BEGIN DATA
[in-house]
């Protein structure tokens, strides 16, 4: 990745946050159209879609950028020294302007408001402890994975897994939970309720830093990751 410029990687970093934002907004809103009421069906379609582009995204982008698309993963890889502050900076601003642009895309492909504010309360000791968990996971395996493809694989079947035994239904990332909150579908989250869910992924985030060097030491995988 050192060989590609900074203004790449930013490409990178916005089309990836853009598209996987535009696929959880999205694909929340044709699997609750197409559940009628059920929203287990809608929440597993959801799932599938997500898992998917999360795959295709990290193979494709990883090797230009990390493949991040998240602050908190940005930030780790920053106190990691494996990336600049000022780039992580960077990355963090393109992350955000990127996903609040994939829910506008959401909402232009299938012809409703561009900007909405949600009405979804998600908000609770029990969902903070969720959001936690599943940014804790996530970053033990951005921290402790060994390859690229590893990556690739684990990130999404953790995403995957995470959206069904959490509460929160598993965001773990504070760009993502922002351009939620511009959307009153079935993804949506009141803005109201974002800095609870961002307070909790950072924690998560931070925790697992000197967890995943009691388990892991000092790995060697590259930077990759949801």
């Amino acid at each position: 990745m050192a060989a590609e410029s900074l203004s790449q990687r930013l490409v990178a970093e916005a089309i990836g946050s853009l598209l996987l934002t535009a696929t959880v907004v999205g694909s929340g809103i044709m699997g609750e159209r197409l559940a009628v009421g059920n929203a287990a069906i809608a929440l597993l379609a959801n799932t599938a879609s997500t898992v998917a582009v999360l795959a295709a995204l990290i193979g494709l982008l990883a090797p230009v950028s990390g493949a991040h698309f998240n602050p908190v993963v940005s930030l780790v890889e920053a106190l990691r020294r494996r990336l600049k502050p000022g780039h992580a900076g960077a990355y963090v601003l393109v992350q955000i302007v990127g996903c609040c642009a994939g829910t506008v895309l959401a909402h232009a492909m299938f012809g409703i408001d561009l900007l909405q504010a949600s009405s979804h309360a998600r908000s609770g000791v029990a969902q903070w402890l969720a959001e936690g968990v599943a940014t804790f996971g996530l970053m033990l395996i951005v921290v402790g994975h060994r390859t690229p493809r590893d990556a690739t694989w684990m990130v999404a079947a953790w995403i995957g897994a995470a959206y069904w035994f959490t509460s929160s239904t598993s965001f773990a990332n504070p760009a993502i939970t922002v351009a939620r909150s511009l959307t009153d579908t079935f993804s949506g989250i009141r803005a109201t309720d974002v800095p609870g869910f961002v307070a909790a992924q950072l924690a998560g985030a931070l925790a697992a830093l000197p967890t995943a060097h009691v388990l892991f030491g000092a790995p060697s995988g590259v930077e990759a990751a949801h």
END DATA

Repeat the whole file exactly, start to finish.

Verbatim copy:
[in-house]
């Protein structure tokens, strides 16, 4: 990745946050159209879609950028020294302007408001402890994975897994939970309720830093990751 410029990687970093934002907004809103009421069906379609582009995204982008698309993963890889502050900076601003642009895309492909504010309360000791968990996971395996493809694989079947035994239904990332909150579908989250869910992924985030060097030491995988 050192060989590609900074203004790449930013490409990178916005089309990836853009598209996987535009696929959880999205694909929340044709699997609750197409559940009628059920929203287990809608929440597993959801799932599938997500898992998917999360795959295709990290193979494709990883090797230009990390493949991040998240602050908190940005930030780790920053106190990691494996990336600049000022780039992580960077990355963090393109992350955000990127996903609040994939829910506008959401909402232009299938012809409703561009900007909405949600009405979804998600908000609770029990969902903070969720959001936690599943940014804790996530970053033990951005921290402790060994390859690229590893990556690739684990990130999404953790995403995957995470959206069904959490509460929160598993965001773990504070760009993502922002351009939620511009959307009153079935993804949506009141803005109201974002800095609870961002307070909790950072924690998560931070925790697992000197967890995943009691388990892991000092790995060697590259930077990759949801």
């Amino acid at each position: 990745m050192a060989a590609e410029s900074l203004s790449q990687r930013l490409v990178a970093e916005a089309i990836g946050s853009l598209l996987l934002t535009a696929t959880v907004v999205g694909s929340g809103i044709m699997g609750e159209r197409l559940a009628v009421g059920n929203a287990a069906i809608a929440l597993l379609a959801n799932t599938a879609s997500t898992v998917a582009v999360l795959a295709a995204l990290i193979g494709l982008l990883a090797p230009v950028s990390g493949a991040h698309f998240n602050p908190v993963v940005s930030l780790v890889e920053a106190l990691r020294r494996r990336l600049k502050p000022g780039h992580a900076g960077a990355y963090v601003l393109v992350q955000i302007v990127g996903c609040c642009a994939g829910t506008v895309l959401a909402h232009a492909m299938f012809g409703i408001d561009l900007l909405q504010a949600s009405s979804h309360a998600r908000s609770g000791v029990a969902q903070w402890l969720a959001e936690g968990v599943a940014t804790f996971g996530l970053m033990l395996i951005v921290v402790g994975h060994r390859t690229p493809r590893d990556a690739t694989w684990m990130v999404a079947a953790w995403i995957g897994a995470a959206y069904w035994f959490t509460s929160s239904t598993s965001f773990a990332n504070p760009a993502i939970t922002v351009a939620r909150s511009l959307t009153d579908t079935f993804s949506g989250i009141r803005a109201t309720d974002v800095p609870g869910f961002v307070a909790a992924q950072l924690a998560g985030a931070l925790a697992a830093l000197p967890t995943a060097h009691v388990l892991f030491g000092a790995p060697s995988g590259v930077e990759a990751a949801h």